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MEEKER I “Why did you move here” is not an inquiry that is often overheard in front of the post office these days. According to newcomers, though, it continues to be one of the first questions they are asked upon their arrival. With the influx of more people who are looking to retire in a small town, or younger folks who are raising children and want to get away from urban congestion, it seems to be a moot question.
“It was a fluke,” was often my answer to that unavoidable question in my early years. It directly contradicted the view held forth by the Meeker Herald’s masthead, “Tis a privilege to live here.” I knew little about Northwestern Colorado and the history of this community. I merely responded to the question honestly. I meant it to explain my feeling of stumbling into such a unique small town, as well as my happiness with that discovery. Now I realize it sounded flip and came across as an insult. The question asked more often these days is, “Why did you stay here?”
Years ago it didn’t take me long to realize that the quality of life offered in the White River Valley fit my family’s plan to take advantage of all of the outdoor activities offered here. We were not looking for a lifestyle—just a life. Cowboy culture, amenity culture, working-class culture, we didn’t feel it mattered. So we stayed.
I began to view Meeker as my adopted hometown. I didn’t need a hometown like some of my friends who spend their childhoods moving all over the country for their parent’s work. My mid-western small town was enough for me. When some of the community members seemed a bit aloof or distant, I was able to not take it too personally.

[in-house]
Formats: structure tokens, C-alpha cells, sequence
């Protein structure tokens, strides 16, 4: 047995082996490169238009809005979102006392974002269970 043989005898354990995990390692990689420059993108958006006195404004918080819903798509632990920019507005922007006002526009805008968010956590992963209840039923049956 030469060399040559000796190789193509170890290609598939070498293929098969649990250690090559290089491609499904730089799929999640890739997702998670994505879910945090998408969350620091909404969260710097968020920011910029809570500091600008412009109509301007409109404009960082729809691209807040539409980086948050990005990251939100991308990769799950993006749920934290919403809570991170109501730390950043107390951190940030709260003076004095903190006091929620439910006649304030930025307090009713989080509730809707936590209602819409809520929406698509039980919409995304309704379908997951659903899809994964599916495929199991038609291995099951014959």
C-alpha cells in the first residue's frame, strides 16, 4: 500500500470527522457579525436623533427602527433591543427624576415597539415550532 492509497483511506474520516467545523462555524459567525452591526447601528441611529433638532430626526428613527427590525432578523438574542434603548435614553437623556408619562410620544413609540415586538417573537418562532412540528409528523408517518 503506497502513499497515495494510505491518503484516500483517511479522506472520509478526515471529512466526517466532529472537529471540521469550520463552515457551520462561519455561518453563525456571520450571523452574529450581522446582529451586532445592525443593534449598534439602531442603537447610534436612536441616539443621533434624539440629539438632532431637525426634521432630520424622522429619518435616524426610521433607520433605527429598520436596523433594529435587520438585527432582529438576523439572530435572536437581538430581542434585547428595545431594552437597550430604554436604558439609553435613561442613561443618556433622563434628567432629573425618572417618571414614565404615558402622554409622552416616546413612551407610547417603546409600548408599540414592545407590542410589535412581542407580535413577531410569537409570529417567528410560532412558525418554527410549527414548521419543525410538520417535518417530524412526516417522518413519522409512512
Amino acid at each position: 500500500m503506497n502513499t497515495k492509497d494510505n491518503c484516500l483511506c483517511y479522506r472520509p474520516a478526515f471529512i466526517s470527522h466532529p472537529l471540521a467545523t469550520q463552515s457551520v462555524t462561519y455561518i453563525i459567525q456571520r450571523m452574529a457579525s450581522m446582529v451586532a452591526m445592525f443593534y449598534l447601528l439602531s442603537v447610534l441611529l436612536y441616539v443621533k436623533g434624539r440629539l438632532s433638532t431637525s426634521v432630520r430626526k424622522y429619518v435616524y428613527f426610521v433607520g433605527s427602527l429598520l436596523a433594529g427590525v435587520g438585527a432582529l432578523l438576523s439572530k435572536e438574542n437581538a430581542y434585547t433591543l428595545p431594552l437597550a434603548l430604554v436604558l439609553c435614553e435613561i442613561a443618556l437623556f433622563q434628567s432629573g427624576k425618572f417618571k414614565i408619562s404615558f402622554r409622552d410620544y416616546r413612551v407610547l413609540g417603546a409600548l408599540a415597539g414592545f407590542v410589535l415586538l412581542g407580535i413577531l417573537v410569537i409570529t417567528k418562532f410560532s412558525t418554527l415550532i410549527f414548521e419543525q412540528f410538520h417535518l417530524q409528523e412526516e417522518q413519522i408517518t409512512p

Working part-time for the newspaper led me to expected conversation with folks who grew up in the White River Valley. I liked the small town feeling of the community and the stability and safety it seemed to offer. Those elements remain a draw even now. I admit the extreme winters in those early years, combined with the long distances required to travel were daunting, as was the gossip and some unwritten societal rules. I enjoyed the new experiences offered by the annual western traditions, yet was often uncomfortable when my status as a newcomer or “outsider” threatened to make me feel I didn’t belong here.
Recently I chatted with a few of the visitors who had come to town during the annual Range Call festivities. I revisited as many of the events offered, including the ranch rodeo, one concert, the parade and courthouse lawn festivities, as well as watching five family members run in the 5K race. I discovered that all of the efforts of our local populace have not gone unnoticed. They mentioned the friendliness of the community and the number of volunteers who keep the annual Independence Day machine chugging along.
By DOLLY VISCARDI
Special to the Herald Times